Rise of the tablet may be a blow to Intel, says Goldman Sachs

Focus on iPad, other tablets prompts investment firm to give Intel 'neutral' rating

Tablets are making such a mark in the computer market that they just might start giving the world's largest chip maker a good bashing.

That's the word coming from an analyst at investment firm Goldman Sachs, which on Monday released a note to investors discussing that subject. While Wall Street has been upgrading Intel's stock ratings recently, Goldman Sachs analysts predict that the rise of tablet computers will hurt the chip maker.

"This rush of iPad competitors is not surprising in itself, as Apple tends to regularly define the direction of the electronic media and computing industries," wrote Goldman Sachs analyst Bill Shope. "What is surprising is that many of these products are not utilizing Intel microprocessors or a Microsoft operating environment."

Intel declined to comment.

Shope predicted that 54.7 million tablets will be shipped in 2011, and that the "vast majority" will feature ARM architecture with either Apple's iOS or Google's Android as the operating environment.

"If this is the case and our tablet forecast is anywhere near accurate, this would be the first time in three decades that a non-Wintel technology has made legitimate inroads into personal computing," he added.

Shope also noted that computer manufacturers are doing more business with rival chip makers, perhaps creating further difficulties for Intel.

"We believe Intel will face increased processor competition," he wrote. "Given Intel's 3% dividend yield, resumed buyback, and the 81% increase in November short interest, we remain Neutral rated on the stock."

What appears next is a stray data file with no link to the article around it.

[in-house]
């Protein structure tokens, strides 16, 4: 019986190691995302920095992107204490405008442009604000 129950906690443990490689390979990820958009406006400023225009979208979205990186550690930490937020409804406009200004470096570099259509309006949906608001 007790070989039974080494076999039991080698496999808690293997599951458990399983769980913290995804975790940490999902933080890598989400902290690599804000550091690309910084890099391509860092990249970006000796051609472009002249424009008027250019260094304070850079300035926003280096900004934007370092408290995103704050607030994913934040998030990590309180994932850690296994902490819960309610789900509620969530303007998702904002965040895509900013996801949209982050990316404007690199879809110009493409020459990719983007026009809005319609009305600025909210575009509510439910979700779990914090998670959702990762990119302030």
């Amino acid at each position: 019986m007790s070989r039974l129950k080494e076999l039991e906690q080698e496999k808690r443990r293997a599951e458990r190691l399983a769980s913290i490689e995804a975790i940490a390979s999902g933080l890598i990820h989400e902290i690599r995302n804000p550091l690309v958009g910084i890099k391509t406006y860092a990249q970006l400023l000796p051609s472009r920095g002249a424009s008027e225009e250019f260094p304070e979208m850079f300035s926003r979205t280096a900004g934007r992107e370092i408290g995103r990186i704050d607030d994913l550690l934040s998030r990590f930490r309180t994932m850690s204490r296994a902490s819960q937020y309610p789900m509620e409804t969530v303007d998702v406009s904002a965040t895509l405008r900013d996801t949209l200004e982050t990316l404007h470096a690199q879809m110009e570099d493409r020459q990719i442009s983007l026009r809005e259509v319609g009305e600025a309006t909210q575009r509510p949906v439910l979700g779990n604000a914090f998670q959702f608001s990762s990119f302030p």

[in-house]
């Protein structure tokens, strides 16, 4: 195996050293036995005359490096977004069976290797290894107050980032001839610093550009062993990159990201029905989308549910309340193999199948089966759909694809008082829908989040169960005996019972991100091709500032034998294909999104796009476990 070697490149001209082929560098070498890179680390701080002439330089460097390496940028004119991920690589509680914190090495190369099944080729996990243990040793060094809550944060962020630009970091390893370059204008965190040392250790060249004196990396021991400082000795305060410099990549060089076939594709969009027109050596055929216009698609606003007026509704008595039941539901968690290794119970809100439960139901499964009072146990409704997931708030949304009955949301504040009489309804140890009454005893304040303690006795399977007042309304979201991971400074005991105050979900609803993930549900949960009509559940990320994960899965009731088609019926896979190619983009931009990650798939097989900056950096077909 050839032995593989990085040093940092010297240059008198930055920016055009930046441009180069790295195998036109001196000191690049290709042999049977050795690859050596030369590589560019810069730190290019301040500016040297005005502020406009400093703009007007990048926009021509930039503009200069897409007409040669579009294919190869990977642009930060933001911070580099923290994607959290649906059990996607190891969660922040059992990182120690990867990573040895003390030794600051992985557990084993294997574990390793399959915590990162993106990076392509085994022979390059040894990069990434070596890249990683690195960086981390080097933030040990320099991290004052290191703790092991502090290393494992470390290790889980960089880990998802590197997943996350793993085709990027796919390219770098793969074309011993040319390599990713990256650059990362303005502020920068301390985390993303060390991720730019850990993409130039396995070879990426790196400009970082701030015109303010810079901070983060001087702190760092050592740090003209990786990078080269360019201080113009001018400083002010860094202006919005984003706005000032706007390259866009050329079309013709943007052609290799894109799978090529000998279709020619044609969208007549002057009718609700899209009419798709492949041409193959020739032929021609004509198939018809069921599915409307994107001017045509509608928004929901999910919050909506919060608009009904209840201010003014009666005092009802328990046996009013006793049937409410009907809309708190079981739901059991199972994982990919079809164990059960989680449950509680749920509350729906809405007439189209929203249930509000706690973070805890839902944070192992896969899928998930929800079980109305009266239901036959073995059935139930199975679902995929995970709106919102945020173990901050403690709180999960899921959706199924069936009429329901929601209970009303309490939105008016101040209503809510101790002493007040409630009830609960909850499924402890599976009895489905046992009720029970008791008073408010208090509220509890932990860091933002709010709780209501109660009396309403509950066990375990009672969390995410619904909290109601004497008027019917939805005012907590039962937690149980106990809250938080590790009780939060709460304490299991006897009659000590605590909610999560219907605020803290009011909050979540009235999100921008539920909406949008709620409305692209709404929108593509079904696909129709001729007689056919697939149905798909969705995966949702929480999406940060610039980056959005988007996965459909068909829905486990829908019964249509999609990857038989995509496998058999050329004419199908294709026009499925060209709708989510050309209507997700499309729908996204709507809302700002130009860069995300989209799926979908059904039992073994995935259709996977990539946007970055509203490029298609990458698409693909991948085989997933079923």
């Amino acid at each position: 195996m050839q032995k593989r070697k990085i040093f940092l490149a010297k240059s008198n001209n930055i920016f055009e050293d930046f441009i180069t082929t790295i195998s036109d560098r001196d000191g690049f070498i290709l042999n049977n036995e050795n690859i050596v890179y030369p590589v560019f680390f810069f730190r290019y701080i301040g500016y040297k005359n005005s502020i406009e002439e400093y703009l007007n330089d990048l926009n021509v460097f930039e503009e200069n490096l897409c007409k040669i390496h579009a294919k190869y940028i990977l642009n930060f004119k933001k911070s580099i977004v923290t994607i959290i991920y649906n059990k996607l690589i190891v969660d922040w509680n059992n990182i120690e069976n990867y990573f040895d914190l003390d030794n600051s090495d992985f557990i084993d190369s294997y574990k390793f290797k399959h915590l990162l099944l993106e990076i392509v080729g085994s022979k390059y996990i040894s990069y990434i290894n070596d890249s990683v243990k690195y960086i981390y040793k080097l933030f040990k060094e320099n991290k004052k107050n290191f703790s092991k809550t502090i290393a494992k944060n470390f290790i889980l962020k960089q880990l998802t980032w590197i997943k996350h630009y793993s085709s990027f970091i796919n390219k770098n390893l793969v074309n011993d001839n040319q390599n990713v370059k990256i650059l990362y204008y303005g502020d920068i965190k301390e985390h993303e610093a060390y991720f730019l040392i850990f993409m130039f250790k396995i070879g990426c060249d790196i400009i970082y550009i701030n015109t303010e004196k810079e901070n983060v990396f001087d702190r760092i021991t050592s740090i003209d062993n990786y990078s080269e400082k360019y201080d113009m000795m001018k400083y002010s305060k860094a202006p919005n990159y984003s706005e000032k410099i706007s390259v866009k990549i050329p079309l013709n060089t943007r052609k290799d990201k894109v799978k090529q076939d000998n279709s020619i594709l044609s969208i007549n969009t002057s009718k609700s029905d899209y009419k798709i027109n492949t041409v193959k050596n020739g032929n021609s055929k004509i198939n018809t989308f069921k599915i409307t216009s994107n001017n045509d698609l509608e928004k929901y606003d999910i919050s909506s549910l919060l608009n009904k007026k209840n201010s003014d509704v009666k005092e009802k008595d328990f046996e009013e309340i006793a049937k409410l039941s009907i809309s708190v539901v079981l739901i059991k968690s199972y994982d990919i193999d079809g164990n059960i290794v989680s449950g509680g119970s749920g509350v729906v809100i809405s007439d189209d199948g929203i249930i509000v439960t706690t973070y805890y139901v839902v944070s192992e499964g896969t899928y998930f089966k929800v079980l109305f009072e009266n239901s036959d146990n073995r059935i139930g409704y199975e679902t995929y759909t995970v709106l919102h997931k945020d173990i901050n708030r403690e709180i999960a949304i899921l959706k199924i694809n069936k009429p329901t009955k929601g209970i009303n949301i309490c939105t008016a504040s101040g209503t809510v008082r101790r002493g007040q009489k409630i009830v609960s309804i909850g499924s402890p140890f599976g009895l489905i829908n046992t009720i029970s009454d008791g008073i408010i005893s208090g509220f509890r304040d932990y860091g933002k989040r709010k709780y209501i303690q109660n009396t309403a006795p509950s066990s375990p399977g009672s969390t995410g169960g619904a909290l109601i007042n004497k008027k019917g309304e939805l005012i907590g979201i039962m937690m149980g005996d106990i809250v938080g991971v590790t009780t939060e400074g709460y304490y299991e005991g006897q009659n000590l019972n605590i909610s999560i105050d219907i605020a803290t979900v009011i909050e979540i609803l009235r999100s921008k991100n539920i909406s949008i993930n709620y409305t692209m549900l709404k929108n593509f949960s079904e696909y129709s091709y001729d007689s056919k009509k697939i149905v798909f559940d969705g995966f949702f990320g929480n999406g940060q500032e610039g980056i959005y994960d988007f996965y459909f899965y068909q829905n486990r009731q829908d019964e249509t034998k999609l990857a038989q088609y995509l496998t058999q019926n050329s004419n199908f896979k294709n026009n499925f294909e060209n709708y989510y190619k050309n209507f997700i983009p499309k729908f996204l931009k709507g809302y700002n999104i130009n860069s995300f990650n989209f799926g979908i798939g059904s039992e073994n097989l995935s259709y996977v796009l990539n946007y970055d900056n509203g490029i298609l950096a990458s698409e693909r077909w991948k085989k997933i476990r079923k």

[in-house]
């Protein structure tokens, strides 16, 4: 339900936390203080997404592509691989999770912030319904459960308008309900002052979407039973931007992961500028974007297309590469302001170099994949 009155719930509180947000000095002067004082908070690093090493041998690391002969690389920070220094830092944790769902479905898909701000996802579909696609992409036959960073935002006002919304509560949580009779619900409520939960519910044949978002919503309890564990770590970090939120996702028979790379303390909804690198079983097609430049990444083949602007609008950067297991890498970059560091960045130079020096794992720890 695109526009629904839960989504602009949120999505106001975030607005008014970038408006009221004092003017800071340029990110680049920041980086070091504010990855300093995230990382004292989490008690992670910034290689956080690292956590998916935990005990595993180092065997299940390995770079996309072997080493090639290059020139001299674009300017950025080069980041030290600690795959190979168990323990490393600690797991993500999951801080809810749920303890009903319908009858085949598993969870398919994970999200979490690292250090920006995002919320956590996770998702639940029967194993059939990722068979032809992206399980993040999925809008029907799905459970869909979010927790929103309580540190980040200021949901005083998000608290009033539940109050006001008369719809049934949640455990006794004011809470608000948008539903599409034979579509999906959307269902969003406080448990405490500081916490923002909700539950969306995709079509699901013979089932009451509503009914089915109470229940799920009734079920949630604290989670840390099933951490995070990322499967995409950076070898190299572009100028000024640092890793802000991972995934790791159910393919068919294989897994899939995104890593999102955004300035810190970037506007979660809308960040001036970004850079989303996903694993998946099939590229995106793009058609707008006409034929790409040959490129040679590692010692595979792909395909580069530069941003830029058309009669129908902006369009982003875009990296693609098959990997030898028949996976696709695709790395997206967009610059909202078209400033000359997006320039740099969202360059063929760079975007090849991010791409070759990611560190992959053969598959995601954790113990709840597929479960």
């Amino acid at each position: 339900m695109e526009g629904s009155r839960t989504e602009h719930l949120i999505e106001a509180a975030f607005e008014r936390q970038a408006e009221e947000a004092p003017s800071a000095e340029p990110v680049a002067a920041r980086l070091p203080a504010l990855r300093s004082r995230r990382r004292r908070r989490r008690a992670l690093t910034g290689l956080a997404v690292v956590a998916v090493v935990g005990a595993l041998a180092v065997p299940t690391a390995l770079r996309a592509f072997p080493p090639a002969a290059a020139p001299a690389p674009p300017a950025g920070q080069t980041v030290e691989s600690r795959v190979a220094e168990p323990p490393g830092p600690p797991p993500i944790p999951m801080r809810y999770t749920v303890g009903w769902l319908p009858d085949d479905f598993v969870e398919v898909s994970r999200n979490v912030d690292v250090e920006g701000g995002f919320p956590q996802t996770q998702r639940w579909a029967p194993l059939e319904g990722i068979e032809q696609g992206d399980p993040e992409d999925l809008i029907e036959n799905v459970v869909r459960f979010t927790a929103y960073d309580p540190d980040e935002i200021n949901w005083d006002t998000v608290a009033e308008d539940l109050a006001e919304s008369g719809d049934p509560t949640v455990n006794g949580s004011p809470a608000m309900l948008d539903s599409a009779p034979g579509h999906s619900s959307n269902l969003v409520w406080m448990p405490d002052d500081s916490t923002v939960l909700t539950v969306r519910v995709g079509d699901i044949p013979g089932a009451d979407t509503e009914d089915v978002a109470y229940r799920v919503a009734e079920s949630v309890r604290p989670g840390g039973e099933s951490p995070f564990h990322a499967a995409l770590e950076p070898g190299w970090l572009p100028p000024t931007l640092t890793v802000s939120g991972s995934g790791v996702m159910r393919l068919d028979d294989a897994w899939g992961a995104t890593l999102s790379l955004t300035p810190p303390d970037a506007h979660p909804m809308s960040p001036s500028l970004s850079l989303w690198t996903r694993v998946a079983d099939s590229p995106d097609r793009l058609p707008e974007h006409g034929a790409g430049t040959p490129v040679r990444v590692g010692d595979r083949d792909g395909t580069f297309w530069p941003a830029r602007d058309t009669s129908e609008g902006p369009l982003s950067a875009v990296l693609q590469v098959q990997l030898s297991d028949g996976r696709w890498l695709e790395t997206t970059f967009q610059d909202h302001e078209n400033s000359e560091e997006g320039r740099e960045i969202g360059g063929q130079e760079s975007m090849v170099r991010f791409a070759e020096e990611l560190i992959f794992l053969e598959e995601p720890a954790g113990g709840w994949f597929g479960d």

Dan Olds, an analyst at Gabriel Consulting Group, said he too sees tablets playing a bigger role in the consumer and enterprise markets, but he's hesitant to say that the rise of tablets will curtail PC sales.

"Intel, while undeniably dominant in processors today, is definitely moving into interesting times in the Chinese-curse sense of the term," Olds said. "They face burgeoning competition from netbook and smartphone devices that are fueled by inexpensive ARM chips. Volumes of these products are growing at a very fast clip."

However, Olds said, it's unclear if these devices will be substitutes for traditional PCs and laptops.

"If someone buys a netbook, is that replacing their laptop or is it an additional, new computer?" he asked. "I tend to think that while some users will be happy with netbook products, the majority will eventually see the need for having a more powerful device that will handle more tasks, like laptops powered by Intel chips."

Olds added that a Neutral rating from Goldman Sachs isn't a huge blow to Intel.

"To some extent, financial models from stock analysts tend to give too much weight to trends, extrapolating growth too far into the future and assuming that higher sales of one product mean fewer sales of another product," he said. "This isn't necessarily true."

Sharon Gaudin covers the Internet and Web 2.0, emerging technologies, and desktop and laptop chips for Computerworld. Follow Sharon on Twitter at @sgaudin, or subscribe to Sharon's RSS feed . Her e-mail address is sgaudin@computerworld.com.

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